Egypt's military rulers invited parliament's two houses to convene on Saturday to elect an assembly tasked with writing the country's first constitution since the overthrow of Hosni Mubarak.
A tug-of-war has already begun over the shape of the future document that will define the balance of power between the army-backed executive and parliament, which wants to curb broad presidential powers.
Under an interim constitution, parliament is responsible for picking the 100-strong assembly that will write the new constitution to replace the one that helped keep Mubarak in power for three decades.
Political parties, led by the Muslim Brotherhood's Freedom and Justice Party which emerged as a key player in the new parliament, have already been in talks over the make-up of the constituent assembly.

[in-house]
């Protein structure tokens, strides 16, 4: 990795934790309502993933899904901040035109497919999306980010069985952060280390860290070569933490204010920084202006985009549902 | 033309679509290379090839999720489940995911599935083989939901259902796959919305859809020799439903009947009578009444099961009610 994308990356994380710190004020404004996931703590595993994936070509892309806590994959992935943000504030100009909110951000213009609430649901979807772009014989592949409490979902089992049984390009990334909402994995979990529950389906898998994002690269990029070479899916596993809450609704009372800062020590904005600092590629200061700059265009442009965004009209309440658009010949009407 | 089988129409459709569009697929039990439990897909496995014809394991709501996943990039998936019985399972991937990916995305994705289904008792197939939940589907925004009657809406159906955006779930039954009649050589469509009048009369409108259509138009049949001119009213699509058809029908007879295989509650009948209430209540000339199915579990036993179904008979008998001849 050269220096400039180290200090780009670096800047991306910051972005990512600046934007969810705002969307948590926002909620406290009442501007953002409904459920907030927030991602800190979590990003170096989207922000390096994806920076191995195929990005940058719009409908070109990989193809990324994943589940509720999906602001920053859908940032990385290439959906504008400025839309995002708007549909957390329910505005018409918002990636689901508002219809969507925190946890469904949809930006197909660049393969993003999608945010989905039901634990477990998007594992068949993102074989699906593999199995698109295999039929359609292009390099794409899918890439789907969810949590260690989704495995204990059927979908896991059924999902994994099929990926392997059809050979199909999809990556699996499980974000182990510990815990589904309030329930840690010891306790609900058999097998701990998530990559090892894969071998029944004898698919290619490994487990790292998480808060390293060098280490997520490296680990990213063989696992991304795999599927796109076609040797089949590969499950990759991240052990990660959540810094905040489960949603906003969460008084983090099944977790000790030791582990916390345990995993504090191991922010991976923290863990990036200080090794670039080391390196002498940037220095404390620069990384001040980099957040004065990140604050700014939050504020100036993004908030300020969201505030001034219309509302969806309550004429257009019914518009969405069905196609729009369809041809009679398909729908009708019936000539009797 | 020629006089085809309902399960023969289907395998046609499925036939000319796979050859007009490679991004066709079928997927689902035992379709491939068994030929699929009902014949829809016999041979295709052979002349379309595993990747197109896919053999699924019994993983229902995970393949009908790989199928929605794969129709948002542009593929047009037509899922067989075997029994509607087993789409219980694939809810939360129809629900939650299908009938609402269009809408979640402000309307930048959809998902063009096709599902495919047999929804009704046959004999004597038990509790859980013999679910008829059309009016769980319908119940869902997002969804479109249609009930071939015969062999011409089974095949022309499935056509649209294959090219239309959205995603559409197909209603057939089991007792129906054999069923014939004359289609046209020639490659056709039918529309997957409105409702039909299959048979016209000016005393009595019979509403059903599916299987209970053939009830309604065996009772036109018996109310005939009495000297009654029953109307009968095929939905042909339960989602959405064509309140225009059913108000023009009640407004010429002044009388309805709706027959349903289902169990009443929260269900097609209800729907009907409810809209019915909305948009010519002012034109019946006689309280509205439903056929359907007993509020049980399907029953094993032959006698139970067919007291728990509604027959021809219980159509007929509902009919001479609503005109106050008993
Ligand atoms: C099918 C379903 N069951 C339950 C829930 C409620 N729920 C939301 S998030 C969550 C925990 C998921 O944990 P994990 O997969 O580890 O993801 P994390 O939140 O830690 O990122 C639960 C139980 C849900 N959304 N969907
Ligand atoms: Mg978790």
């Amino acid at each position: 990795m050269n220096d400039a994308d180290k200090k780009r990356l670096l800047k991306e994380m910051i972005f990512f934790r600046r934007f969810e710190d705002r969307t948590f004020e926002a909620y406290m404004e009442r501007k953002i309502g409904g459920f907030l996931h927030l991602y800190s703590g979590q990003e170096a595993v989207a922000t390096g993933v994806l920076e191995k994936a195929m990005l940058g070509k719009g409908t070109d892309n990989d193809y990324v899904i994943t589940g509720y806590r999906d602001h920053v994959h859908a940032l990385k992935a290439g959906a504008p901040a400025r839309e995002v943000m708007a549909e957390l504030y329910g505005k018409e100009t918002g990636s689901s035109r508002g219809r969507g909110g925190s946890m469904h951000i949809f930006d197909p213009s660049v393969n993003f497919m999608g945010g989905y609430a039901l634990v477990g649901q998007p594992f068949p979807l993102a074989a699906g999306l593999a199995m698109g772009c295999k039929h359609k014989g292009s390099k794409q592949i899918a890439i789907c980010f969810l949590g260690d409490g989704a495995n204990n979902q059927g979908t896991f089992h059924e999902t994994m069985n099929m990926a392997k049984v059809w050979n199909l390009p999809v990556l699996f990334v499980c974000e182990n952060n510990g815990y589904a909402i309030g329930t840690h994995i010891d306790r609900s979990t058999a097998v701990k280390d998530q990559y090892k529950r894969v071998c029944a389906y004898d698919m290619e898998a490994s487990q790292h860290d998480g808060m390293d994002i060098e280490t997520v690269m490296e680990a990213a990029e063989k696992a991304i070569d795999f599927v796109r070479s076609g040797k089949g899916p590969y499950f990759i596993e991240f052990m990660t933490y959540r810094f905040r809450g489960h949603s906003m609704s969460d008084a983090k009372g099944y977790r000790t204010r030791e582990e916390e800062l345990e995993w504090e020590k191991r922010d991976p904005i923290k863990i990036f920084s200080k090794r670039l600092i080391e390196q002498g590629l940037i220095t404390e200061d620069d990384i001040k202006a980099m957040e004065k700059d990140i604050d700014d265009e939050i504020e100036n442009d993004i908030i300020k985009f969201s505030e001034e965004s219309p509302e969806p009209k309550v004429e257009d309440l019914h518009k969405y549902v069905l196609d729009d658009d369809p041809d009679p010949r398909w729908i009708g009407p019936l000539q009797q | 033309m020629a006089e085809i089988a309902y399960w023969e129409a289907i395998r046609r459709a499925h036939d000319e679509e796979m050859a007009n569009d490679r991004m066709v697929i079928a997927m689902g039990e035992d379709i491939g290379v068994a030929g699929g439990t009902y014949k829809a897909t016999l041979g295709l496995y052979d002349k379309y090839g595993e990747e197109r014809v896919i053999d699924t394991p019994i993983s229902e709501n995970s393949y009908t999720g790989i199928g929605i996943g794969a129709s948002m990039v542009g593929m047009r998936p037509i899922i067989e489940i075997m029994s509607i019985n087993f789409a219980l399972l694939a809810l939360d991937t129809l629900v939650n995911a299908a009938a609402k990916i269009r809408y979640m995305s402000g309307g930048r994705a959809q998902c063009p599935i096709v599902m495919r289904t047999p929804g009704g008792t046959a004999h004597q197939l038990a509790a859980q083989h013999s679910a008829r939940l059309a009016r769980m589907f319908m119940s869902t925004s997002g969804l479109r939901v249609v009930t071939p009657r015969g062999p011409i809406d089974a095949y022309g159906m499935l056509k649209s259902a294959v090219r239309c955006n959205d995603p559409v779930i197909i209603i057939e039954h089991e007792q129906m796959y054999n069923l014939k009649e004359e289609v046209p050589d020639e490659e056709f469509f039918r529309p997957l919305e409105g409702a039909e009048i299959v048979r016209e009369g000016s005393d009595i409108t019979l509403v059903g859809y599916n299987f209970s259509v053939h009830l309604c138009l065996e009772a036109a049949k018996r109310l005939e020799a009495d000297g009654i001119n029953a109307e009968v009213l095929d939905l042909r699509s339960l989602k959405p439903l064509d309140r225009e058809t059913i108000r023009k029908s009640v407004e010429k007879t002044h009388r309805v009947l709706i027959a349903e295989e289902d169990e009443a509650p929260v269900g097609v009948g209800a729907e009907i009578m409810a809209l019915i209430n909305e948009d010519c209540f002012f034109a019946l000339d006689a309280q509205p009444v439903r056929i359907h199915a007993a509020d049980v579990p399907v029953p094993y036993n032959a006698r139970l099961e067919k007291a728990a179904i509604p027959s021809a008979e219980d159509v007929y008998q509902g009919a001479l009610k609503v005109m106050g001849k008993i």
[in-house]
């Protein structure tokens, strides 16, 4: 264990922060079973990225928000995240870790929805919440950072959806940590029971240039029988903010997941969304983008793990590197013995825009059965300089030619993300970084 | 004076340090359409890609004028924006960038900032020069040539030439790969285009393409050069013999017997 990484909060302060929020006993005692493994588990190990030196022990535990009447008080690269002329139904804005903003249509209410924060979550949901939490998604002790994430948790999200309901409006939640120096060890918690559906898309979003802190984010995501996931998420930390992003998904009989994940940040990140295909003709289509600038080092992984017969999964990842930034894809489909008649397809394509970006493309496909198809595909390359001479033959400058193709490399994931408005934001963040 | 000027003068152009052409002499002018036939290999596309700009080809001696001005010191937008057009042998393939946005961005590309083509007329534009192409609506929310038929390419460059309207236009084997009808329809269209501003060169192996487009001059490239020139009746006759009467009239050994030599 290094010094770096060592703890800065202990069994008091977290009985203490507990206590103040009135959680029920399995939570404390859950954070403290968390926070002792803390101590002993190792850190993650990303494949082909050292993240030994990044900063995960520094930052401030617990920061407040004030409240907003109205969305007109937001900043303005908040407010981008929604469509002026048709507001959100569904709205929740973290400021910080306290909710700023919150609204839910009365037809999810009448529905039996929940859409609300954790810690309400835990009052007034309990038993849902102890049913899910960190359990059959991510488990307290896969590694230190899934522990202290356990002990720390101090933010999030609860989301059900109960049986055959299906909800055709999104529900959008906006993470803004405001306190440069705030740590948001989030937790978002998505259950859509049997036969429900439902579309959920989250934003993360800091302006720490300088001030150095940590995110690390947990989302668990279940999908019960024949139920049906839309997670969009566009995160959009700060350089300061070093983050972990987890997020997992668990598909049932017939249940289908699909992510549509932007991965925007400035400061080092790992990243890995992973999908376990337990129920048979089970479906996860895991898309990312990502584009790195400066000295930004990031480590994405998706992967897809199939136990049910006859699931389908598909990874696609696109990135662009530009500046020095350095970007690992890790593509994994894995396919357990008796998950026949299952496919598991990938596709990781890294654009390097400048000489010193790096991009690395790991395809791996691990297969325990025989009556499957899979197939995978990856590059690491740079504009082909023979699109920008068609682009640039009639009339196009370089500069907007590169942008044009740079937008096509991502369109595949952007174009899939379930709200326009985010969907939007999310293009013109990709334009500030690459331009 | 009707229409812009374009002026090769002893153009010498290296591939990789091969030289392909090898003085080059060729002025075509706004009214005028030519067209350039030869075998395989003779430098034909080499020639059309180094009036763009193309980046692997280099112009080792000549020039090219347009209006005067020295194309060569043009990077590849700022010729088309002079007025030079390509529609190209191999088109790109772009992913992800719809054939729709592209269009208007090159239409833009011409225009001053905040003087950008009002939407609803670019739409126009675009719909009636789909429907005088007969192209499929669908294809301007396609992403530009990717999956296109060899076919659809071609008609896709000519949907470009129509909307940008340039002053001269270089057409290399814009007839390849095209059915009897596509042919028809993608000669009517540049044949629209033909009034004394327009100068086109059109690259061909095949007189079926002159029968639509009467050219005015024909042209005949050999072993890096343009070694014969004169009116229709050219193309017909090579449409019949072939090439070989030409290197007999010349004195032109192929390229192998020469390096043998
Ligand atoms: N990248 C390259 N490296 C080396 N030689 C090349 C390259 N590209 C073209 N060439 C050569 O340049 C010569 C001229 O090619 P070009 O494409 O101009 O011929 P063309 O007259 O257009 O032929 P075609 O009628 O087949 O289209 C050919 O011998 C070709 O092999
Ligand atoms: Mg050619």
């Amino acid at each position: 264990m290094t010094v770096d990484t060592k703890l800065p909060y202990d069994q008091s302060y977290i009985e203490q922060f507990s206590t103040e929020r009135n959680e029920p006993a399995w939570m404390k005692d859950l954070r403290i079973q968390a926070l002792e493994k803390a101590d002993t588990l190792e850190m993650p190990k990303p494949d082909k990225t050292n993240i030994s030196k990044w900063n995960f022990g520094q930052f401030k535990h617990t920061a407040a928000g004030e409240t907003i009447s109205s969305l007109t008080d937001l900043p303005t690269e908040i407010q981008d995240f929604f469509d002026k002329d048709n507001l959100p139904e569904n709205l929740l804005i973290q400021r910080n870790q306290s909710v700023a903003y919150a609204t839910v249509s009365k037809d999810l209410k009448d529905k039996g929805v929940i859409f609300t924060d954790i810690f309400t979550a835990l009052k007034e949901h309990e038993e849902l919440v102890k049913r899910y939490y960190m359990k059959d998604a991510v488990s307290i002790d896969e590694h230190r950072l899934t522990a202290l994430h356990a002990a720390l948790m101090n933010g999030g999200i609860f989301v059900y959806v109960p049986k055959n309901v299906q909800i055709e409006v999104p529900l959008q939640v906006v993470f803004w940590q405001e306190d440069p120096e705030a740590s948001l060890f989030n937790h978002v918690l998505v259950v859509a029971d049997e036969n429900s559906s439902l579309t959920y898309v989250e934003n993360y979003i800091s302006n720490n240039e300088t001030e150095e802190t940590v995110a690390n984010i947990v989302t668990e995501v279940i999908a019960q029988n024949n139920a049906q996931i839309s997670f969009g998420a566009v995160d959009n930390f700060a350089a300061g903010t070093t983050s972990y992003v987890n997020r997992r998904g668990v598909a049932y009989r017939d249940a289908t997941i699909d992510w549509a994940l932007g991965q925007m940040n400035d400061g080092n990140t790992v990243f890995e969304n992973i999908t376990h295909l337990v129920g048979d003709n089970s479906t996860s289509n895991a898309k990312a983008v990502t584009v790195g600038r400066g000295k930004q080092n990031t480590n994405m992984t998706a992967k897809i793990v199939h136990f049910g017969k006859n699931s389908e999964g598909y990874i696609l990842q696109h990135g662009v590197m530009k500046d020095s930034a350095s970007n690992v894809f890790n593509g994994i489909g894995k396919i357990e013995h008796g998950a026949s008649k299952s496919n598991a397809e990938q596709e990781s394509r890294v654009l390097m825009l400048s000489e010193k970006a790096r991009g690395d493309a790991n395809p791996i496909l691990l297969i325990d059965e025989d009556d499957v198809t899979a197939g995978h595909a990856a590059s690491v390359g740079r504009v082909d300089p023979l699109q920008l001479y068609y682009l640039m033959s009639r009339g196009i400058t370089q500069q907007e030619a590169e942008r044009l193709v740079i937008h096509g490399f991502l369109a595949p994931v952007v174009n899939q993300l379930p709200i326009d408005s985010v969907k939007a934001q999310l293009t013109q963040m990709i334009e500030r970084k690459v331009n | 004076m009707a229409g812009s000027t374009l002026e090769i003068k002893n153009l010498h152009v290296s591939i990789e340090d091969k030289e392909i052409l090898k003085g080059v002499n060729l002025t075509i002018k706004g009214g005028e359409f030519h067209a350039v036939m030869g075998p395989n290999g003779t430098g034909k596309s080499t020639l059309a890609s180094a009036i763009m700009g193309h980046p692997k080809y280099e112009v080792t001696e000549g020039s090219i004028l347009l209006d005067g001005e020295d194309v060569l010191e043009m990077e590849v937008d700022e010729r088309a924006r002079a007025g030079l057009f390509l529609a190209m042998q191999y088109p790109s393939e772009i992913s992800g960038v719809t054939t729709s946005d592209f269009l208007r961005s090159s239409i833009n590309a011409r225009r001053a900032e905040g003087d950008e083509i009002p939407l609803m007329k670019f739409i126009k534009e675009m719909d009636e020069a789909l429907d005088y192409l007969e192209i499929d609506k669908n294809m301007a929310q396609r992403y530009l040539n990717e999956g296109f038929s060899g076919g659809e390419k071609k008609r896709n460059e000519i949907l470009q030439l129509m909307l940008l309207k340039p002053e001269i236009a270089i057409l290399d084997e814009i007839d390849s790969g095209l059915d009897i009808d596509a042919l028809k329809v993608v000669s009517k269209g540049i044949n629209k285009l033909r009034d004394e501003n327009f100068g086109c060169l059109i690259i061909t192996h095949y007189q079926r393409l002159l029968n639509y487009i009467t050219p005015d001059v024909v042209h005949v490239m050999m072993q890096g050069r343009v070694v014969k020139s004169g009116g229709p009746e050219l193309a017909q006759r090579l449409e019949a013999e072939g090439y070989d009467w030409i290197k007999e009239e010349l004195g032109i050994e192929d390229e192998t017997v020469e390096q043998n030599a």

The parliamentary vote for the upper house finished last week, concluding the first elections since the popular uprising toppled Mubarak a year ago.
The earlier lower house election, which started in November, saw an unprecedented turnout and was hailed as Egypt's most democratic since military officers overthrew the king in 1952.
But an Egyptian court ruled last week that the voting system that elected the new parliament was unconstitutional, creating a fresh source of uncertainty which could hold up the functioning of the new legislature.
It is not clear whether the 100 members of the assembly will be selected just from parliament.
Under the expected arrangement, the assembly will include legal experts as well as members of parliament.
(Reporting by Dina Zayed; Editing by Alison Williams)